Business incorporation is a general term to refer to the various business structure options available for your business. From sole proprietorship to a corporation, why would you even consider incorporating? This article provides some useful insights to answer this question. Christopher Carter of Demand Media offers some explanation of some of the important reasons for incorporating. (Read full story.)
Reasons to incorporate your business
1. Tax benefits
Under certain circumstances, your business may enjoy tax benefits if you incorporate it. It is wise to work with an accountant on this matter.
“While corporations may fall victim to double taxation, there are other tax considerations that make forming a corporation a worthwhile act. For example, if your corporation has employees, you will be able to write off the cost of providing your employees with health benefits. As a corporation, your business may carry forward or carry back an unlimited amount of operating losses. In some instances, corporation taxes on profits may be less than your personal income tax bracket. Salaries, bonuses, operating expenses and advertising costs are examples of tax deductions enjoyed by many corporations”, says Carter.
2. Protection from personal liability
Because an incorporated company is a separate entity, it provides you protection from any personal liability for the debts and obligations incurred by your business. Thus, anyone who sues a company can only go after the company’s assets and not those of the owners.
Carter explains: “One of the primary reasons businesses incorporate is to protect the personal assets of the owners. When you incorporate your business, a separate legal entity is formed. This means your business can accumulate assets and debts, separate from your personal assets and debts. In addition, incorporating your business is helpful in terms of reducing your liability. For example, if your business gets sued by a creditor or other third party, your risk of losing your house or personal assets is greatly reduced compared to a sole proprietor. In most cases, the extent that creditors can go to receive payment is limited to your ownership interest in the business.”
3. Corporate identity
The corporate identity which your business carries offer more attractions to customers. Why? Carter reasons:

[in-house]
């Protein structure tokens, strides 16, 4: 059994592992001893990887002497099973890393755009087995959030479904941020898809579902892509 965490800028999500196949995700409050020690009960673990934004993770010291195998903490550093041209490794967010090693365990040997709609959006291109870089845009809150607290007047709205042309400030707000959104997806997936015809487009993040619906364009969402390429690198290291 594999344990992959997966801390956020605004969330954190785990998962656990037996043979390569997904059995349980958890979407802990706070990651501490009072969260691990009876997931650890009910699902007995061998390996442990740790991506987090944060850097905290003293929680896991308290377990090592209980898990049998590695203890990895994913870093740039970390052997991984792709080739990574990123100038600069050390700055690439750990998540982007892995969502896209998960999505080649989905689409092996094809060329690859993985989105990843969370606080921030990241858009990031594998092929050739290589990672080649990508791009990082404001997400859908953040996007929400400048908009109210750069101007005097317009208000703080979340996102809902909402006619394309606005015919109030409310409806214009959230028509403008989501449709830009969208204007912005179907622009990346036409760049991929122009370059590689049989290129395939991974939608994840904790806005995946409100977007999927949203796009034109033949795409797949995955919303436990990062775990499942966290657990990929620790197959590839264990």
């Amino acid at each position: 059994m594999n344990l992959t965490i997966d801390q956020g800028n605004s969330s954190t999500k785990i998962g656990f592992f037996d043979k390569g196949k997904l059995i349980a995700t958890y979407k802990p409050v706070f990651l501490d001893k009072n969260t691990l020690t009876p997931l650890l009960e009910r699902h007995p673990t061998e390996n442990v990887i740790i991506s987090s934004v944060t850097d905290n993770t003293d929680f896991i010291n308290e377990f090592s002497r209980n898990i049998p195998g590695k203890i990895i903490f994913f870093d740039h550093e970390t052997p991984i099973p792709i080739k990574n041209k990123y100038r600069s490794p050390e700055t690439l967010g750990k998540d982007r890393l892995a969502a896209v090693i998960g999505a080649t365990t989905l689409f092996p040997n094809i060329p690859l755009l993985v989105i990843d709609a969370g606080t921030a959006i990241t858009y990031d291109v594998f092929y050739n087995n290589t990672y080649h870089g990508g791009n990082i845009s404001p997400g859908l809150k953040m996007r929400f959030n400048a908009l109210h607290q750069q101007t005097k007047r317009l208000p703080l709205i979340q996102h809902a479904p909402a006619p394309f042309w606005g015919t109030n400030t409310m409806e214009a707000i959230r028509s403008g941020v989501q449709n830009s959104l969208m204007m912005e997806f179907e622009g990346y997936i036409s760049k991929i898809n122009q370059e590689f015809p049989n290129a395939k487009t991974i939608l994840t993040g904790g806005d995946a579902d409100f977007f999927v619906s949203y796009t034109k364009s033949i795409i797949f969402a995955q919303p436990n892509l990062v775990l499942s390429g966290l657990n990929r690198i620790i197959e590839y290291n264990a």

“Forming a corporation adds credibility to your business. Clients and customers of your business may look on your corporation status more favorably than other forms of business. Incorporating your business may signal to your clients that you’re not a “fly by night” operation. Incorporating your business adds an air of professionalism and makes your company look more legitimate in the eyes of many clients and customers.”
4. Gaining capital
Raising capital for your business can be achieved more easily by selling stock and securities – this is one feature of an incorporated business.
“When you incorporate your business, it becomes much easier to raise money for your business needs. Borrowing funds from banks or other financial institutions is usually easier for corporations than sole proprietors. As a separate legal entity, the credit worthiness of the corporation is in question, as opposed to a sole proprietorship, where the individual’s credit worthiness is assessed. Corporations are the only entity with the ability to issue stock. This makes it easier for corporations to raise money, compared to other business types. Corporations may issue stock to finance various business ventures or to pay down company debt”, discusses Carter.
5. Perpetual existence
Is it possible for your corporation to outlive you? The answer is “yes”. Other business structures like the limited liability company (LLC) can have limited duration.
Carter exclaims: “Most business entities have a date of dissolution or, as in the case of a sole proprietor, cease to exist when the owner dies. Corporations have unlimited life. In fact, corporations can last for centuries, long after the founders of the company have passed on. In addition, it is much easier for corporations to sell ownership interests when compared to other business entities.”
Based on the insights above, is incorporation a right decision for your business? The answer will depend on several factors like your liability risks, business goals and your tax obligations. You also need to understand that different business structures call for specific steps to form them.
What are your thoughts about incorporating a business? Please share your insights in the comments below.